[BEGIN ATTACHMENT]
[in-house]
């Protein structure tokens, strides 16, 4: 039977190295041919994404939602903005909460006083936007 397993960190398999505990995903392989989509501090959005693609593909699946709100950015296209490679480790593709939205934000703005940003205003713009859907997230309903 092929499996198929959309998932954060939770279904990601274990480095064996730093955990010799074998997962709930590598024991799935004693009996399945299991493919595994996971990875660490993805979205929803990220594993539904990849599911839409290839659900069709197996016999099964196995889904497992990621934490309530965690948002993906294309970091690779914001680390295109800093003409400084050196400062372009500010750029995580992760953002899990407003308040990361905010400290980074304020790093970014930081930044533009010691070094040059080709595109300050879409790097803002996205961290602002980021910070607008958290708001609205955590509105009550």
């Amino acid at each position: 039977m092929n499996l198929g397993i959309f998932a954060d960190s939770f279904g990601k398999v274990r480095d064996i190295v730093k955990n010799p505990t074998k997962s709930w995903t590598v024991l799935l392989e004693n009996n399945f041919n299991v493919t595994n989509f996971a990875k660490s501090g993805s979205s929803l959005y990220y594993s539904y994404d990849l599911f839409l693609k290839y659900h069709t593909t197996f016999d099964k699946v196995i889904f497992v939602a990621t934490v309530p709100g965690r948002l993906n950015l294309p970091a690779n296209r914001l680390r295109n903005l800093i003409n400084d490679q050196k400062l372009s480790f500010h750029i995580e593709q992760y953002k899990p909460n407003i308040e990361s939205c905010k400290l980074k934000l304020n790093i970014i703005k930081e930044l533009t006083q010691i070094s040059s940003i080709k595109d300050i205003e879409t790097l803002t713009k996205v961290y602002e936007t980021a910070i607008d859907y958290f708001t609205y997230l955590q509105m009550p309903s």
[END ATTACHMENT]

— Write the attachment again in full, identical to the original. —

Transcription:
[in-house]
């Protein structure tokens, strides 16, 4: 039977190295041919994404939602903005909460006083936007 397993960190398999505990995903392989989509501090959005693609593909699946709100950015296209490679480790593709939205934000703005940003205003713009859907997230309903 092929499996198929959309998932954060939770279904990601274990480095064996730093955990010799074998997962709930590598024991799935004693009996399945299991493919595994996971990875660490993805979205929803990220594993539904990849599911839409290839659900069709197996016999099964196995889904497992990621934490309530965690948002993906294309970091690779914001680390295109800093003409400084050196400062372009500010750029995580992760953002899990407003308040990361905010400290980074304020790093970014930081930044533009010691070094040059080709595109300050879409790097803002996205961290602002980021910070607008958290708001609205955590509105009550």
């Amino acid at each position: 039977m092929n499996l198929g397993i959309f998932a954060d960190s939770f279904g990601k398999v274990r480095d064996i190295v730093k955990n010799p505990t074998k997962s709930w995903t590598v024991l799935l392989e004693n009996n399945f041919n299991v493919t595994n989509f996971a990875k660490s501090g993805s979205s929803l959005y990220y594993s539904y994404d990849l599911f839409l693609k290839y659900h069709t593909t197996f016999d099964k699946v196995i889904f497992v939602a990621t934490v309530p709100g965690r948002l993906n950015l294309p970091a690779n296209r914001l680390r295109n903005l800093i003409n400084d490679q050196k400062l372009s480790f500010h750029i995580e593709q992760y953002k899990p909460n407003i308040e990361s939205c905010k400290l980074k934000l304020n790093i970014i703005k930081e930044l533009t006083q010691i070094s040059s940003i080709k595109d300050i205003e879409t790097l803002t713009k996205v961290y602002e936007t980021a910070i607008d859907y958290f708001t609205y997230l955590q509105m009550p309903s």